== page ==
I got an email from an old friend responding to my last post that made me think some more about what I'd written. I think my friend understood what I'd written, but I realized that maybe someone else, who doesn't know me as well, might not. So, I want to clarify.
When I say that reading People of the Book helped me better understand some of the actions of Israel, that is not the same as saying I agree with those actions. To be honest, I don't feel that I know enough about the situation in Israel and Palestine to have a solid opinion about what anyone should or shouldn't do (except stop targeting civilians- I'm pretty clear about that). But I think that the only way you get to a negotiated peace is if you try to really understand the reasons behind each side's positions. And I felt that by making me really understand the horror of how the Jewish people had been treated even before the Holocaust, People of the Book gave me a little more insight into the reasons behind some of the Israeli positions.
I'll give you an example from a different conflict- Northern Ireland. When I was in graduate school, I dated an Irish man (he was from the Republic, not the North). That, combined with a random decision to take a class on Modern Irish History in college, led me to read a lot of Irish history. From all that reading, I felt I could understand why the Irish Republican Army existed and even why the Protestant paramilitary organizations existed. But that didn't mean that I thought what they were doing was right- far from it. I remember meeting an idealistic, left-leaning Swedish man during that time, and upon hearing that I was dating an Irish man, he launched into a speech about how justified the IRA was. I told him I disagreed. They were terrorists, and terrorism is never justified. (At the same time, I thought that the only way to negotiate a lasting peace was to include the IRA in the negotiations- but that's a whole new can of worms that I'm not going to open right now.)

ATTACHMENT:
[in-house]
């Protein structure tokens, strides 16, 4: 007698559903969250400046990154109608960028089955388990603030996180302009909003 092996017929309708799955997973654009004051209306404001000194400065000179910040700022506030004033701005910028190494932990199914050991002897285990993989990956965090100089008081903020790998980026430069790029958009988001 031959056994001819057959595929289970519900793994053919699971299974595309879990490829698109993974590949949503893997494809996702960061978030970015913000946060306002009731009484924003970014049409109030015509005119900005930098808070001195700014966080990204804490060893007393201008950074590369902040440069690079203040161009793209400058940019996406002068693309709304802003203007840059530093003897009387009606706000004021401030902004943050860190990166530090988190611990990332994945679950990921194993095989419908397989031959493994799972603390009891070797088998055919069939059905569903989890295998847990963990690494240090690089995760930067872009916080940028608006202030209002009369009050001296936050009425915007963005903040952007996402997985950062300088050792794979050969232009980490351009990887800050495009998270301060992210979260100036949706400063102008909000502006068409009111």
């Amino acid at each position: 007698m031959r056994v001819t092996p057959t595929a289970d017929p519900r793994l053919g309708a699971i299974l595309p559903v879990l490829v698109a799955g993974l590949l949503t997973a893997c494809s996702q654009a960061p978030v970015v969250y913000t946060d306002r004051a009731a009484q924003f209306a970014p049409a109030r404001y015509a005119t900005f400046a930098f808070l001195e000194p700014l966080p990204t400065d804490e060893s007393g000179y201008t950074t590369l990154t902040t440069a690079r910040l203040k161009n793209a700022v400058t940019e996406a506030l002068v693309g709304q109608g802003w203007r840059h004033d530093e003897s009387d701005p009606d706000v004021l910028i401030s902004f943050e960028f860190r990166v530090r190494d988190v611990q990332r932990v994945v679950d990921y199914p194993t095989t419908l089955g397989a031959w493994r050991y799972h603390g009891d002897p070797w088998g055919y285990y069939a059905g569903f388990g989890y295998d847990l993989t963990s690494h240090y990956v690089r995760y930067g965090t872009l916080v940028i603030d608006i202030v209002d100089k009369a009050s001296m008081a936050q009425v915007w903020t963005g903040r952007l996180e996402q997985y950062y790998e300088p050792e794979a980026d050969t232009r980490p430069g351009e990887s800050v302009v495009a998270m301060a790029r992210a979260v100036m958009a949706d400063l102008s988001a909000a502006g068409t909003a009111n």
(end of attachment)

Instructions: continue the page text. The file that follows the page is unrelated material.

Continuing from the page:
OK, back to our regular schedule of posts about babies who won't sleep and pictures of things that make me smile.
I love your aside about the IRA. My family is, among other things, Irish Catholic, and I grew up listening to really fabulous Irish music (which I still love). Now, as a grad student studying Northern Ireland, I understand that the situation is more nuanced than that. If push came to shove, I'd admit that my sympathies are with the Republicans, but their methods are horrifying. And yet...you can't write Irish history without recognizing the role the IRB/IRA played in creating an independent, self-sufficient Irish state. Their role in the maintenance of that state in the 21st century is problematic, especially since nearly no one in the Republic or the North was born before Partition.ReplyDelete
You did a nice job, I thought, in articulating why you thought what you thought without expressing much opinion. It was very careful.ReplyDelete